However, some of the smaller aircraft which use the airport don’t need the large runways to takeoff and land, Wright said. To accommodate them and give them a runway to use when the main runways are busy, the master plan includes the addition of a smaller turf runway.

    “The smaller aircraft don’t need the big runways but do need short taxi times,” Wright said.

    The two proposed spots for a turf runway are close to the terminal and hangar area, Wright said. They have the added benefit of being on spots where runways used to be, so the land there is already graded.

    A turf runway in Minnesota has to be designed to deal with frost heaves, so there’s some site preparation and compaction involved, Barrett said, as well as ensuring the right type of grass is planted there.

    “It would allow pilots that need it to land on it and there’s not a lot of maintenance,” Wright said.

    Where to go

    Part of the plan focuses on alternative places to put new storage hangars for aircraft. If the number of aircraft at the airport increases as projected, those new aircraft will need a place to be stored, Wright said. 

    New development at the airport will most likely go along Highway 210, Wright said. Options presented in the plan include locations for firefighting and snow removal equipment, helicopter hangars, corporate hangars and general aviation hangars along Highway 210.

    The plan includes options to build a taxiway from the general aviation hangar area near the airport entrance to the Minnesota Department of Natural Resources air tanker base located on the airfield.

    It makes sense to grow along Highway 210 because there’s highway access and it would maximize the new taxiway space, Wright said.

    By air or sea

    With the numerous lakes in the area comes a preponderance of float planes, some of which don’t have wheels and need to land on water, Wright said. All local float planes need airport services like storage, maintenance and fuel, though, which is why the master plan includes two options for a permanent seaplane base.

    “They could land on the water near the airport and we’d have a ramp system to get them out of the water and service them,” Wright said.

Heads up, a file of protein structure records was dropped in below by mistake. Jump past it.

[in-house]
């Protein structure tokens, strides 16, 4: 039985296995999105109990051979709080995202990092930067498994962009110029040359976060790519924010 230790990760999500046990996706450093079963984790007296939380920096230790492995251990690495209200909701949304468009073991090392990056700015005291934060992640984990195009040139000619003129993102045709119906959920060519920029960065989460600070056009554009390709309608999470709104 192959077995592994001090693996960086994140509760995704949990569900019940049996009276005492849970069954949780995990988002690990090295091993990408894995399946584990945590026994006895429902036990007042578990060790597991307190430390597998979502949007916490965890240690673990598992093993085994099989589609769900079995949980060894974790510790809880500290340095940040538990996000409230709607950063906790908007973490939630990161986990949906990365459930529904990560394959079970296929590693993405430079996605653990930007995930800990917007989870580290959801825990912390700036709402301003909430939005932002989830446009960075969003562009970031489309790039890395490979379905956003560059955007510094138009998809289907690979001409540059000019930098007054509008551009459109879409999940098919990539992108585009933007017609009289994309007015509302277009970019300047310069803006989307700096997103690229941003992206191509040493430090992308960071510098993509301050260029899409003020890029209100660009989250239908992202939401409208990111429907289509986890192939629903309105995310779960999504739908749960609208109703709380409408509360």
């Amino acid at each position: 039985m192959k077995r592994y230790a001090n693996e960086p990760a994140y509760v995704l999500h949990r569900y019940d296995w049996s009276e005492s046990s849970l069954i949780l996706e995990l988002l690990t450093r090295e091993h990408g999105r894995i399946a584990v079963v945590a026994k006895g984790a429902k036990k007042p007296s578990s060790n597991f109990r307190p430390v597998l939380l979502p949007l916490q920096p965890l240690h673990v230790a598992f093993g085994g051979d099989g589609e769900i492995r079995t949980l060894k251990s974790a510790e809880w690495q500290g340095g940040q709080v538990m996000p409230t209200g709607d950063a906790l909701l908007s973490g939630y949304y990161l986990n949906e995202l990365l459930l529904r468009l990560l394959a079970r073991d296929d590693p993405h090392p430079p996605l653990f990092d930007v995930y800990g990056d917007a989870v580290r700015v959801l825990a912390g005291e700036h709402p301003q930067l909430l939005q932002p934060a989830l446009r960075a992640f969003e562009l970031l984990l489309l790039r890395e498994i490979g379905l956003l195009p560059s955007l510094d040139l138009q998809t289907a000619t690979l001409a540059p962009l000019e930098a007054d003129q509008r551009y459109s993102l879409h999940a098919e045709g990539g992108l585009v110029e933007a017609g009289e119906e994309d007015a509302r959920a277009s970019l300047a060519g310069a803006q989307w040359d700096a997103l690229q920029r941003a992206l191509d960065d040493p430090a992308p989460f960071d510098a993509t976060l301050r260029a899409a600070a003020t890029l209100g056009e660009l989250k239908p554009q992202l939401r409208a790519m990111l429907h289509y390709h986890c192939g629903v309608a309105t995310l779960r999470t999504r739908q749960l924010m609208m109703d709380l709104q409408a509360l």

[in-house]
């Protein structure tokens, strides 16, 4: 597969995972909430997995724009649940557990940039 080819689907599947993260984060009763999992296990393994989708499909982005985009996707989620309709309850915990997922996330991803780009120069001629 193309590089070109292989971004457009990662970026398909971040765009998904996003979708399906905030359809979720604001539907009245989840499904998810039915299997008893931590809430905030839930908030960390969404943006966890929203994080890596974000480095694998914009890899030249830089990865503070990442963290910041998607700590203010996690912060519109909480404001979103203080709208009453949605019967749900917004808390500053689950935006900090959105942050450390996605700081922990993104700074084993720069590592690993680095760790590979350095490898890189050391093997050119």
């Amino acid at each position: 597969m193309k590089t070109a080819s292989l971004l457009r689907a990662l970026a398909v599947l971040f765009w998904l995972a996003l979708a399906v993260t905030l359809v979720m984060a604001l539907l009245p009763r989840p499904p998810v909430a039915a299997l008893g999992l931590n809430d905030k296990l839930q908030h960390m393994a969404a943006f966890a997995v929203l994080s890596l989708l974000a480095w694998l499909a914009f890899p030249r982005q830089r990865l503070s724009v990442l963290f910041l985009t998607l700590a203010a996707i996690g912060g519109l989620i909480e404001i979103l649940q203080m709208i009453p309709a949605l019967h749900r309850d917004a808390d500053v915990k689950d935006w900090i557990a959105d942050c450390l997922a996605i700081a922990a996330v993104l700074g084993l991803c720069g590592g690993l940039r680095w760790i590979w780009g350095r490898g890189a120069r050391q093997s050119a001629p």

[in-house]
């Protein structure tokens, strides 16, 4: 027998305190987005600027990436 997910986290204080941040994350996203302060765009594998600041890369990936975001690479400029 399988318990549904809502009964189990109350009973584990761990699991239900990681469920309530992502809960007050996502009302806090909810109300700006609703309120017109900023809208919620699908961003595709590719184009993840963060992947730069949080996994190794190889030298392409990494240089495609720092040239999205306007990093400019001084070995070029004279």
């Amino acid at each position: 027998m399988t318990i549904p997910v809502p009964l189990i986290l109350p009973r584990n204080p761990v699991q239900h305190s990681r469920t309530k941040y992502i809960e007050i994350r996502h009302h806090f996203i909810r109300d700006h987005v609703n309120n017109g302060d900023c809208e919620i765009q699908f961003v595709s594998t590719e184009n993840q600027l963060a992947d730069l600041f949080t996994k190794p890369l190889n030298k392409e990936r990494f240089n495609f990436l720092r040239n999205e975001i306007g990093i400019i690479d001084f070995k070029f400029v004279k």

The two identified spots are near French Rapids and north of the airport on the Mississippi River. Float planes and boaters coexist on waters throughout the country, Wright said, so the seaplane base wouldn’t be anything new.

    The airport’s fixed-base operator, North Point Aviation, sells the Kodiak Qwest airplane, which comes on wheels or with floats, so the seaplane base would work well with what’s already offered, Wright said.

    “There’s a market demand for this and a desire for seaplanes to get airport services,” Wright said.

    There needs to be a certain amount of clear water for a seaplane to land, Wright said. This is why a seaplane base on Horseshoe Lake or Mud Lake wasn’t considered, even though both lakes are almost entirely within the airport property. There isn’t enough clear space on either lake for planes to land or takeoff.

    Next steps

    A key point to remember with the master plan is it’s a 20-year forecast, Wright said. All the projects included in it won’t come all at once, but rather over a 20-year period.

    “We need to figure out if this stuff is 20 years out or if it will happen sooner,” Wright said. “If growth increases as projected, it may be sooner.”

    The master planning process started in August 2015 and a draft should be ready to be submitted to the FAA for approval in the spring, Barrett said. From there, it can take up to a year for the FAA to approve the plan. However, planners are hopeful approval will come sooner, as they have involved the FAA throughout the whole planning process, he said.